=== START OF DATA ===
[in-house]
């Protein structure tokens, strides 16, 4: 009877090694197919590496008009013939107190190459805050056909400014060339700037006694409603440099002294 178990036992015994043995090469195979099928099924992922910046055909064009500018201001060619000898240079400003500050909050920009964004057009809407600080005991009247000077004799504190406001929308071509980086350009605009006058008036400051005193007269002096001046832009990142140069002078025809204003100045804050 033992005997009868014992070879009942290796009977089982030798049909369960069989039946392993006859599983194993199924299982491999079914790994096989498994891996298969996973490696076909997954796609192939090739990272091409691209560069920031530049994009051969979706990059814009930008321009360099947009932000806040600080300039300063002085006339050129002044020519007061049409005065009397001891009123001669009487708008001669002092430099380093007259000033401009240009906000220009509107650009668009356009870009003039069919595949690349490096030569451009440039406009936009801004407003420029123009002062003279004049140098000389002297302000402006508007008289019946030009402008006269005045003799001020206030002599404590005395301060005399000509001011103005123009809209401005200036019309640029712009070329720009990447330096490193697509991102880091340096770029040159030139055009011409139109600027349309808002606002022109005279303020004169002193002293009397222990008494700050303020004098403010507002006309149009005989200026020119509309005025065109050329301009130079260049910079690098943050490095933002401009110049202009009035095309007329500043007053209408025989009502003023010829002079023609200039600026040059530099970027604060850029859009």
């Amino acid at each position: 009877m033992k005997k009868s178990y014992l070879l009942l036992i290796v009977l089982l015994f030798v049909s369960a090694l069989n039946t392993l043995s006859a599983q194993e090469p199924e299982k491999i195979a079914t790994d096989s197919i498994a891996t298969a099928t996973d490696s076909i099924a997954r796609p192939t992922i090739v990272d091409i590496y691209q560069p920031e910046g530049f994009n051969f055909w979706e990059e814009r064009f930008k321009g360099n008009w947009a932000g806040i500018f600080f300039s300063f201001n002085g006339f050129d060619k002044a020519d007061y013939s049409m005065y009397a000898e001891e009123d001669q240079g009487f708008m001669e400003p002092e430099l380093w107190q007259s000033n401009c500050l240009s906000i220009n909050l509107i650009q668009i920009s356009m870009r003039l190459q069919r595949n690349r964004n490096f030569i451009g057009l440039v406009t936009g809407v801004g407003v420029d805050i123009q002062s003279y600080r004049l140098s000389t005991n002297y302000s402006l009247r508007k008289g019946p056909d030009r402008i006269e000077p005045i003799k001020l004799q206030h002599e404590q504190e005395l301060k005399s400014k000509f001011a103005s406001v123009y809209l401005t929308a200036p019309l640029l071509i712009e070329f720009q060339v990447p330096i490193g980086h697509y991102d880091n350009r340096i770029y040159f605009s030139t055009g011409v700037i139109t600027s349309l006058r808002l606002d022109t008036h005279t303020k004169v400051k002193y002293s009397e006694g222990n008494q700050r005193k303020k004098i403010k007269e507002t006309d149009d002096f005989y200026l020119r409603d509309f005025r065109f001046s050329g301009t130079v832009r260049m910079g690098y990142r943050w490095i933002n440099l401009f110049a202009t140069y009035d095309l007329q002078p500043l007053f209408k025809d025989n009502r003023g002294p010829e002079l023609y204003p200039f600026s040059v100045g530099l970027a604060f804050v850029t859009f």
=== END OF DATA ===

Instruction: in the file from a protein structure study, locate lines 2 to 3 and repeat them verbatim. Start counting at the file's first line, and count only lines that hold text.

């Protein structure tokens, strides 16, 4: 009877090694197919590496008009013939107190190459805050056909400014060339700037006694409603440099002294 178990036992015994043995090469195979099928099924992922910046055909064009500018201001060619000898240079400003500050909050920009964004057009809407600080005991009247000077004799504190406001929308071509980086350009605009006058008036400051005193007269002096001046832009990142140069002078025809204003100045804050 033992005997009868014992070879009942290796009977089982030798049909369960069989039946392993006859599983194993199924299982491999079914790994096989498994891996298969996973490696076909997954796609192939090739990272091409691209560069920031530049994009051969979706990059814009930008321009360099947009932000806040600080300039300063002085006339050129002044020519007061049409005065009397001891009123001669009487708008001669002092430099380093007259000033401009240009906000220009509107650009668009356009870009003039069919595949690349490096030569451009440039406009936009801004407003420029123009002062003279004049140098000389002297302000402006508007008289019946030009402008006269005045003799001020206030002599404590005395301060005399000509001011103005123009809209401005200036019309640029712009070329720009990447330096490193697509991102880091340096770029040159030139055009011409139109600027349309808002606002022109005279303020004169002193002293009397222990008494700050303020004098403010507002006309149009005989200026020119509309005025065109050329301009130079260049910079690098943050490095933002401009110049202009009035095309007329500043007053209408025989009502003023010829002079023609200039600026040059530099970027604060850029859009």
């Amino acid at each position: 009877m033992k005997k009868s178990y014992l070879l009942l036992i290796v009977l089982l015994f030798v049909s369960a090694l069989n039946t392993l043995s006859a599983q194993e090469p199924e299982k491999i195979a079914t790994d096989s197919i498994a891996t298969a099928t996973d490696s076909i099924a997954r796609p192939t992922i090739v990272d091409i590496y691209q560069p920031e910046g530049f994009n051969f055909w979706e990059e814009r064009f930008k321009g360099n008009w947009a932000g806040i500018f600080f300039s300063f201001n002085g006339f050129d060619k002044a020519d007061y013939s049409m005065y009397a000898e001891e009123d001669q240079g009487f708008m001669e400003p002092e430099l380093w107190q007259s000033n401009c500050l240009s906000i220009n909050l509107i650009q668009i920009s356009m870009r003039l190459q069919r595949n690349r964004n490096f030569i451009g057009l440039v406009t936009g809407v801004g407003v420029d805050i123009q002062s003279y600080r004049l140098s000389t005991n002297y302000s402006l009247r508007k008289g019946p056909d030009r402008i006269e000077p005045i003799k001020l004799q206030h002599e404590q504190e005395l301060k005399s400014k000509f001011a103005s406001v123009y809209l401005t929308a200036p019309l640029l071509i712009e070329f720009q060339v990447p330096i490193g980086h697509y991102d880091n350009r340096i770029y040159f605009s030139t055009g011409v700037i139109t600027s349309l006058r808002l606002d022109t008036h005279t303020k004169v400051k002193y002293s009397e006694g222990n008494q700050r005193k303020k004098i403010k007269e507002t006309d149009d002096f005989y200026l020119r409603d509309f005025r065109f001046s050329g301009t130079v832009r260049m910079g690098y990142r943050w490095i933002n440099l401009f110049a202009t140069y009035d095309l007329q002078p500043l007053f209408k025809d025989n009502r003023g002294p010829e002079l023609y204003p200039f600026s040059v100045g530099l970027a604060f804050v850029t859009f």